relayed information from the Boston 
area to WA5CTJ in San Antonio, 
Texas when conditions required. The 
following amateur radio stations have 
participated in this unique com- 
munications system: NlJS, WlZFl, 
WA1MRH, WA3QLW, K4HXC 
WA4RPU, K8RUF, WtfNC, 
WA0TEQ, KB2DP, K8NQN, 
WA5CTJ, WA20QJ, WlLHV, 
WA1ROX, WA4NKZ, WA2KWW, 
KC8AC, WB2SQX, W5UAA, 
WA<JOBN, WlSGA, KA4NJR, 
WD8ARZ, W8ZDX, K0YEF/M, 
WA0TEQ/8, KA8CCU, NlBDC, and 
WD8BDL, 

In cooperation with CUFOS and 
MUFON, Fred Merritt was invited. to 
submit a new computer input form 
that could be used to enter the perti- 
nent information directly from 
MUFON Form 2 to UFOCAT. This 
has been done and it will be incor- 
porated as a new and revised Form 2 
in the third edition of the MUFON 
Field Investigator's Manual. 

Keith Basterfield, Continental 
Coordinator for Australia/New 
Zealand, has submitted his bimonthly 
report to M UFON conta in ing (1 ) 
ACUFOS Bulletins for November 
and December 1981 and January 
1982, (2) a copy of the TUFOIC 
Newsletter of October 1981, and (3) a 
list of publications available from 
ACUFOS (Australian Centre for UFO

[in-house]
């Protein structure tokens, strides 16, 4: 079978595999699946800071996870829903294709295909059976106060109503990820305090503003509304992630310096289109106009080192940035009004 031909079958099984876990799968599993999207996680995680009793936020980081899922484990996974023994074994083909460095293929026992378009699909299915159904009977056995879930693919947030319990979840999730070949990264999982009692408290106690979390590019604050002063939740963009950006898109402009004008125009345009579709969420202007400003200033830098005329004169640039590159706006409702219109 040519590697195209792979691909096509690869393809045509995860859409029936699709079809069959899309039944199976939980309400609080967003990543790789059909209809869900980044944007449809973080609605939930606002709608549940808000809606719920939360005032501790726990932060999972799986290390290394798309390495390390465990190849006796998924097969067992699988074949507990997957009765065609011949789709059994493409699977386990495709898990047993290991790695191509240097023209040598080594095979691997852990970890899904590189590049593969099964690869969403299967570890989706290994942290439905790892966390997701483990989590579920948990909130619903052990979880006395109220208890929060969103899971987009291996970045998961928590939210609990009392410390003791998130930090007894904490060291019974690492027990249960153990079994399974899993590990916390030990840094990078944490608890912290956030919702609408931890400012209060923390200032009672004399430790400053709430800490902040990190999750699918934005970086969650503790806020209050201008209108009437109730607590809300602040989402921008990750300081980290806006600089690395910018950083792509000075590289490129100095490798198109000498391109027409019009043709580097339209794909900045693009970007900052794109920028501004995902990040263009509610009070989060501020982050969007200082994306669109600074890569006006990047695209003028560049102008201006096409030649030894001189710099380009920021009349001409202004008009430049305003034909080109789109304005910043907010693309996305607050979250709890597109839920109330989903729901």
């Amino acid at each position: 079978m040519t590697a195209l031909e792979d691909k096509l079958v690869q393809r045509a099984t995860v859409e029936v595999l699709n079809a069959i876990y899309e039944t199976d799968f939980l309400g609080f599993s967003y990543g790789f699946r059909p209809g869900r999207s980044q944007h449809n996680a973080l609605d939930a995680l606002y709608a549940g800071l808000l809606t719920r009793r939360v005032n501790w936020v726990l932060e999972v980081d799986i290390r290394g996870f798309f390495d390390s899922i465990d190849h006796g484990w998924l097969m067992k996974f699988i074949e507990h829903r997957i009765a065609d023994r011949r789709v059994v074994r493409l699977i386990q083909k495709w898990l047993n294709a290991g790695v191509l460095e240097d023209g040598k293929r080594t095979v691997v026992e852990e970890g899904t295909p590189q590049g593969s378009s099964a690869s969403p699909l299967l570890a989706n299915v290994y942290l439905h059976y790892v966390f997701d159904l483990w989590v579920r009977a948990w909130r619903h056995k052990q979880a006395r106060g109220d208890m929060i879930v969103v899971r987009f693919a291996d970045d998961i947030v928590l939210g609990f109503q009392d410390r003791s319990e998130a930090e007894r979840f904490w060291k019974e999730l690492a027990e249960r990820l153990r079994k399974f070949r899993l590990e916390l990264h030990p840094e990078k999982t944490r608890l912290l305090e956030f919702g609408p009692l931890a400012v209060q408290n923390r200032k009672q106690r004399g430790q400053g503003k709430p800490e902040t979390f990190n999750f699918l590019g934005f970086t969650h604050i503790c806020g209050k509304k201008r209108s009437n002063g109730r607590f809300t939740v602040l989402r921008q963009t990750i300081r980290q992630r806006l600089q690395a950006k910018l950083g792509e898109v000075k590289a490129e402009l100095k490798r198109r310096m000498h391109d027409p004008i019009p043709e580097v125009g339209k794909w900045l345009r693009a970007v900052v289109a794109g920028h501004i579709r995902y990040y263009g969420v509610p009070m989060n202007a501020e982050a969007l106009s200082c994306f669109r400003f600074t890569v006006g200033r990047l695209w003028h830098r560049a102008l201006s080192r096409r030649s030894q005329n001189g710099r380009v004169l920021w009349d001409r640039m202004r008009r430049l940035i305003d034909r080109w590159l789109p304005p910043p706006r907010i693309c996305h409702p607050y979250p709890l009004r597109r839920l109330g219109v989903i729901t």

Studies). Mr. Basterfield is a co-editor 


of the ACUFOS Bulletin. 

Ahmad Jamaludin, Representative 
for West Malaysia, recently mailed 
MUFON the third edition of his 
privately published "Malaysian UFO 
Bulletin." It is a not-for-subscription 
biannual publication for the 
dissemination of UFO reports from 
Malaysia and Southeast Asia to major 
UFO investigative bodies. Mr. 
Jamaludin's address is Makmal 
Diagnosa, Veterinary Dept., Kuantan, 
Pahang, Malaysia. 

Anastasios D. Panos, MUFON 
Representative for Greece and 
Amateur Radio Operator SVlIG, has 
mailed two newspaper clippings from 
Greek newspapers that indicate there 
is still interest in his country in the 
UFO phenomenon. Since MUFON 
does not have a Greek translator 
readily available, Mr. Panos has 
translated the published articles to 
English. The headlines for the article 
appearing on November 15, 1981 
stated: 

After Macedonia and Thessaly, Our 
skies full of . . . UFOs, Thessaloniki, 14 
For the third time lighted objects were 
sighted over Creek (air) space and the 
strange (part) is that their appearance was 
tracked by radar located on Hortiatis 
(mountain). 

The second article datelined 
November 27, 1981 concerned a For- 
tean phenomenon. The headline read 
"Pieces of Blue Ice felt from the sky 
on the roof of a house." May we ex- 
press our appreciation to Anastasios 
for these news clippings. The address 
for Mr. Panos is P.O. Box 2563, 
Athens, Greece. He regretfully 
reports that "Phaethon," the only 
association for the research of the 
UFO phenomenon in Greece, has 
been disbanded. 

Dennis Pilichis, Box 5012, Rome, 
OH 44085 was one of the first to re- 
spond to your Director's invitation to 
both members and book dealers to 
assist in expanding MUFON's library 
of UFO and related books and pub- 
lications. He has proposed a generous 

(continued on page 18 )